The University of São Paulo Museum of Veterinary Anatomy will launch in the short-run the exhibition “Inside the Brain,” curated by NeuroMat investigator André Frazão Helene. The goal of the exhibition, which will be held permanently in the museum, is to stress the role of the anatomy (form) and neural activity (function) in how the brain works. The exhibition is supported by FAPESP (via NeuroMat), the University of São Paulo “Pró- Reitoria de Cultura e Extensão Universitária,” the Laboratory of Cognitive Processes, and the User Group Wikimedia in Brazil.
The exhibition displays animal and human silhouettes with their respective encephalons. This allows for easy comparisons and orients educational discussions around the impact of brain size and development.
The exhibition brings a virtual totem, which will provide interactive content for attendees. The video that opens this piece will be shown on the totem and was produced by NeuroMat scientific communicator Giulia Ebohon.
“The expectation around the exhibition ‘Inside the Brain’ relates to developing the anatomical observational and analytical skills of attendees. This exhibition is a great opportunity for a general audience and particularly for school students who come to the museum in order to learn more about organs and systems, especially the nervous system. This learning process will be enhanced by being able to compare different encephalons in animals with the same biological size,” said Maurício Candido da Silva, the administrative chief of the Museum of Veterinary Anatomy.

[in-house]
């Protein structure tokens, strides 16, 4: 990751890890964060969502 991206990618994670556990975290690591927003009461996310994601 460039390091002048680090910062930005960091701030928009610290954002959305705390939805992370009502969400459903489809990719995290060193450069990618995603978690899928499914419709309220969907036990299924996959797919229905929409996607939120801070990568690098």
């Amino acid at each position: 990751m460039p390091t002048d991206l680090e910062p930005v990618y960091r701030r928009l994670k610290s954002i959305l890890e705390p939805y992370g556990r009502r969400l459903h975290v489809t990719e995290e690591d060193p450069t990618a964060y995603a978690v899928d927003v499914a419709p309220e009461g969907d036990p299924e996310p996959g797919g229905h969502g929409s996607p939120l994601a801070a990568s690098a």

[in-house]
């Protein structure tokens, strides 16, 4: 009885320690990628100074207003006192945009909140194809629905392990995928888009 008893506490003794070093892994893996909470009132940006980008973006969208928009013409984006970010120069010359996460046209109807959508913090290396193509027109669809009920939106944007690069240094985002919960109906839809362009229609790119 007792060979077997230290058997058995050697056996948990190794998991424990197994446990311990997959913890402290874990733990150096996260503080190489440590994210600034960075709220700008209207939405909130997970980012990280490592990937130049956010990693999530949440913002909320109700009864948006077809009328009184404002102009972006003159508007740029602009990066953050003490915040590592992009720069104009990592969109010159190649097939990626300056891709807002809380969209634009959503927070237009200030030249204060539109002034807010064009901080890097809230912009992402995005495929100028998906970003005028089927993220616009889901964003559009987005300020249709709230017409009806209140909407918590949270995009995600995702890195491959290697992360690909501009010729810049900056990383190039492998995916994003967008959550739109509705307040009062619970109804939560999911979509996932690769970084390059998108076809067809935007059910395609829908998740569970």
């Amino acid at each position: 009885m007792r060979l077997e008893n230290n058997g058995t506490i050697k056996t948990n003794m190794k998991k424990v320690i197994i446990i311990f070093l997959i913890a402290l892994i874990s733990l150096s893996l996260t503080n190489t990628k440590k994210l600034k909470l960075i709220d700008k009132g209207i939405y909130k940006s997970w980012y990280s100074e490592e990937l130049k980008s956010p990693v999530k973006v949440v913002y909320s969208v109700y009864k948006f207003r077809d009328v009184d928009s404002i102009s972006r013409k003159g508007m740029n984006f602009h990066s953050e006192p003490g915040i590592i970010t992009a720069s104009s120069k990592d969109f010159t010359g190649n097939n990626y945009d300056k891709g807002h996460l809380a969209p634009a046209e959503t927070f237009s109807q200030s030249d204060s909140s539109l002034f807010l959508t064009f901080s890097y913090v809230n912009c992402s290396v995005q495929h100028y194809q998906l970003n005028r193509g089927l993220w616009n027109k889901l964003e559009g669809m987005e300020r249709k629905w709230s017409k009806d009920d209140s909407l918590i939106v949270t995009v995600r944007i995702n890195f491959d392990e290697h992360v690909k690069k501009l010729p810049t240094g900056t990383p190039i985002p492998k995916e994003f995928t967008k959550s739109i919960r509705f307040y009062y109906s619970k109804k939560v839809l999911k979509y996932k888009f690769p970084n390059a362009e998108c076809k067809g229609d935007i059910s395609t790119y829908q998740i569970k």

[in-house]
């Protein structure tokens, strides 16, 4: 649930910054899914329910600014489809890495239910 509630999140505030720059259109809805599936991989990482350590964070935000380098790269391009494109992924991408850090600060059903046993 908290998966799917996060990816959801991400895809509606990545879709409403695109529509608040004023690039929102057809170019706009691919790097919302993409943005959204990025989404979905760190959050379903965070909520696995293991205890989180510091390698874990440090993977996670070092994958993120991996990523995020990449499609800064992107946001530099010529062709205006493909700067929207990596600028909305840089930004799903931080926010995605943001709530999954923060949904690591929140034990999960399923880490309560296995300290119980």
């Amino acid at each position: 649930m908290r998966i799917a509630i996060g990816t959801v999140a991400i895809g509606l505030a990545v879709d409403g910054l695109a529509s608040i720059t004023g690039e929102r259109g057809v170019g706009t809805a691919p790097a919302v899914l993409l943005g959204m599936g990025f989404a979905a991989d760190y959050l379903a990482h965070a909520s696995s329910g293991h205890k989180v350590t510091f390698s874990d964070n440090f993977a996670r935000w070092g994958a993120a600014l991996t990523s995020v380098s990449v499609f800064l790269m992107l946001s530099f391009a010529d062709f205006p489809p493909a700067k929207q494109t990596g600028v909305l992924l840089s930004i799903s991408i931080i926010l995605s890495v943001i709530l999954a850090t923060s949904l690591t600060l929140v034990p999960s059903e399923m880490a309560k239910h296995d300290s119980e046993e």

According to André Frazão Helene, the exhibition remains the by-product of rallying interests from the Laboratory of Cognitive Processes (LABCOG) —that Helene coordinates—, NeuroMat and the Museum of Veterinary Anatomy. Objects on the exhibition were initially developed to provide a comparative approach to the evolution of the nervous system and to reduce the use of living animals on experimental classes. Objects of this sort did not exist in Brazil, so they were fully developed by students at the University of São Paulo, under the supervision of Helene. These objects were then replicated, so to be used in other settings —the method to replicate these objects was patented and is now distributed by Agência USP de Inovação. When the Museum of Veterinary Anatomy signaled its interest in creating the exhibition ‘Inside the Brain,’ Helene said, the use of the encephalons that had been created seemed like an opportunity and was made part of the inception of NeuroMat’s project.
Student workers were involved in the development of the exhibition. These students from the University of São Paulo took part in creating the collection objects and designing features of the exhibition. They were also active in devising and running pilot presentations in schools and scientific meetings.
As Helene highlights, “Inside the Brain” is now part of an intense program of scientific dissemination bringing together the museum direction, NeuroMat and Wikimedia in Brazil, aiming at providing open, free access to all the pertaining museum collection. This content is now available globally and has on average around 8 million views per month.
This piece is part of NeuroMat's Newsletter #42. Read more hereShare on Twitter Share on Facebook